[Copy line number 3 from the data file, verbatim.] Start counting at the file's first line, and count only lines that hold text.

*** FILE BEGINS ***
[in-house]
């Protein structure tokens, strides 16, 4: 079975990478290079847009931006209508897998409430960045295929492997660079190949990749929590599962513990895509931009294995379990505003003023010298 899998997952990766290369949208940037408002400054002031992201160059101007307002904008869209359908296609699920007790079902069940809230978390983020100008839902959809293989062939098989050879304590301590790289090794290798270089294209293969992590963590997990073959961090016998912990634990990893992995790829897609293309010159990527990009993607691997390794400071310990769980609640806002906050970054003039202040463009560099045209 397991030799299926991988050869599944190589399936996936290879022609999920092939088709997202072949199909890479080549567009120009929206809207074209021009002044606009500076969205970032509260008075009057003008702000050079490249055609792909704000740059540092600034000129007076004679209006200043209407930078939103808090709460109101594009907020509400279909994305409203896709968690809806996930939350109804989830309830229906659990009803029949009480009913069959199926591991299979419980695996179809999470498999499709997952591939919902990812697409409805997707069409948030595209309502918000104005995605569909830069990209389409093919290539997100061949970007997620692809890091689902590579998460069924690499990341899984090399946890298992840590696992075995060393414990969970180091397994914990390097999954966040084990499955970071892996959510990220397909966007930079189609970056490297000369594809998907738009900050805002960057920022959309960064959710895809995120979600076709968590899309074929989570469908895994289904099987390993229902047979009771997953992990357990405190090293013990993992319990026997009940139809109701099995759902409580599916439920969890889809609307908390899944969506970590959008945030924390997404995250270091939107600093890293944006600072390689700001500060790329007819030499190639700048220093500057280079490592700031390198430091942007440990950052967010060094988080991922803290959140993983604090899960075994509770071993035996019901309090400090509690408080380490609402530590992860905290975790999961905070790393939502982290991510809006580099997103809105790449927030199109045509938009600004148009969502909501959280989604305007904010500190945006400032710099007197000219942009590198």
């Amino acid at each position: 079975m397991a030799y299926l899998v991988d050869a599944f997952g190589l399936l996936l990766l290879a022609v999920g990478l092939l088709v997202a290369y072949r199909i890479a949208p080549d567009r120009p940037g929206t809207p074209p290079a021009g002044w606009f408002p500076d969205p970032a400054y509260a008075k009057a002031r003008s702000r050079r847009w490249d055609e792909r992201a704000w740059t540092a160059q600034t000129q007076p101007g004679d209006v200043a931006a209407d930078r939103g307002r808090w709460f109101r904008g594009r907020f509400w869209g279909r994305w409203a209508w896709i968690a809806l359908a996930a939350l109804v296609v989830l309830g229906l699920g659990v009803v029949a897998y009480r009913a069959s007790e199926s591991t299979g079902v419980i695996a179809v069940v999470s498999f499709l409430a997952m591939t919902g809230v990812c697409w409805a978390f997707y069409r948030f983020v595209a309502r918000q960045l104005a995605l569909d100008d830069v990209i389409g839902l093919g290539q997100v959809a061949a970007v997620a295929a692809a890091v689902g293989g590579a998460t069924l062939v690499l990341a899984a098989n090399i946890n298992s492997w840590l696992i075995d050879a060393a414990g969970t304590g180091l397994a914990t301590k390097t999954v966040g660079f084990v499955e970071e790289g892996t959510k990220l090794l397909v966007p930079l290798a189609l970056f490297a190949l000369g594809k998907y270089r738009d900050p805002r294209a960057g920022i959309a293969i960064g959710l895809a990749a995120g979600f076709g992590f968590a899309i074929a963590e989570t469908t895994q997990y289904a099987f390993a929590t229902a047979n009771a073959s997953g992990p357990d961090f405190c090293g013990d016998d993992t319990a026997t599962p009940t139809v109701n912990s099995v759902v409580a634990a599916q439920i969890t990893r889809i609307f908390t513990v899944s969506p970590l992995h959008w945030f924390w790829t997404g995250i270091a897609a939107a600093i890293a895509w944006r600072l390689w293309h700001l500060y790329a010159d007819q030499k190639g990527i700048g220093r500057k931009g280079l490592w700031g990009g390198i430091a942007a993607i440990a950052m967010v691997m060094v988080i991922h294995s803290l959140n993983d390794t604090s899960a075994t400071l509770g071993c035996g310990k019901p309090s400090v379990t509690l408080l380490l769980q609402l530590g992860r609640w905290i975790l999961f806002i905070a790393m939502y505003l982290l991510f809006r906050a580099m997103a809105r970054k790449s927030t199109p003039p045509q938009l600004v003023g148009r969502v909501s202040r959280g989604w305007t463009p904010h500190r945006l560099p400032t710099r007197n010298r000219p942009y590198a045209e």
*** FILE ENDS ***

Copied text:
């Amino acid at each position: 079975m397991a030799y299926l899998v991988d050869a599944f997952g190589l399936l996936l990766l290879a022609v999920g990478l092939l088709v997202a290369y072949r199909i890479a949208p080549d567009r120009p940037g929206t809207p074209p290079a021009g002044w606009f408002p500076d969205p970032a400054y509260a008075k009057a002031r003008s702000r050079r847009w490249d055609e792909r992201a704000w740059t540092a160059q600034t000129q007076p101007g004679d209006v200043a931006a209407d930078r939103g307002r808090w709460f109101r904008g594009r907020f509400w869209g279909r994305w409203a209508w896709i968690a809806l359908a996930a939350l109804v296609v989830l309830g229906l699920g659990v009803v029949a897998y009480r009913a069959s007790e199926s591991t299979g079902v419980i695996a179809v069940v999470s498999f499709l409430a997952m591939t919902g809230v990812c697409w409805a978390f997707y069409r948030f983020v595209a309502r918000q960045l104005a995605l569909d100008d830069v990209i389409g839902l093919g290539q997100v959809a061949a970007v997620a295929a692809a890091v689902g293989g590579a998460t069924l062939v690499l990341a899984a098989n090399i946890n298992s492997w840590l696992i075995d050879a060393a414990g969970t304590g180091l397994a914990t301590k390097t999954v966040g660079f084990v499955e970071e790289g892996t959510k990220l090794l397909v966007p930079l290798a189609l970056f490297a190949l000369g594809k998907y270089r738009d900050p805002r294209a960057g920022i959309a293969i960064g959710l895809a990749a995120g979600f076709g992590f968590a899309i074929a963590e989570t469908t895994q997990y289904a099987f390993a929590t229902a047979n009771a073959s997953g992990p357990d961090f405190c090293g013990d016998d993992t319990a026997t599962p009940t139809v109701n912990s099995v759902v409580a634990a599916q439920i969890t990893r889809i609307f908390t513990v899944s969506p970590l992995h959008w945030f924390w790829t997404g995250i270091a897609a939107a600093i890293a895509w944006r600072l390689w293309h700001l500060y790329a010159d007819q030499k190639g990527i700048g220093r500057k931009g280079l490592w700031g990009g390198i430091a942007a993607i440990a950052m967010v691997m060094v988080i991922h294995s803290l959140n993983d390794t604090s899960a075994t400071l509770g071993c035996g310990k019901p309090s400090v379990t509690l408080l380490l769980q609402l530590g992860r609640w905290i975790l999961f806002i905070a790393m939502y505003l982290l991510f809006r906050a580099m997103a809105r970054k790449s927030t199109p003039p045509q938009l600004v003023g148009r969502v909501s202040r959280g989604w305007t463009p904010h500190r945006l560099p400032t710099r007197n010298r000219p942009y590198a045209e």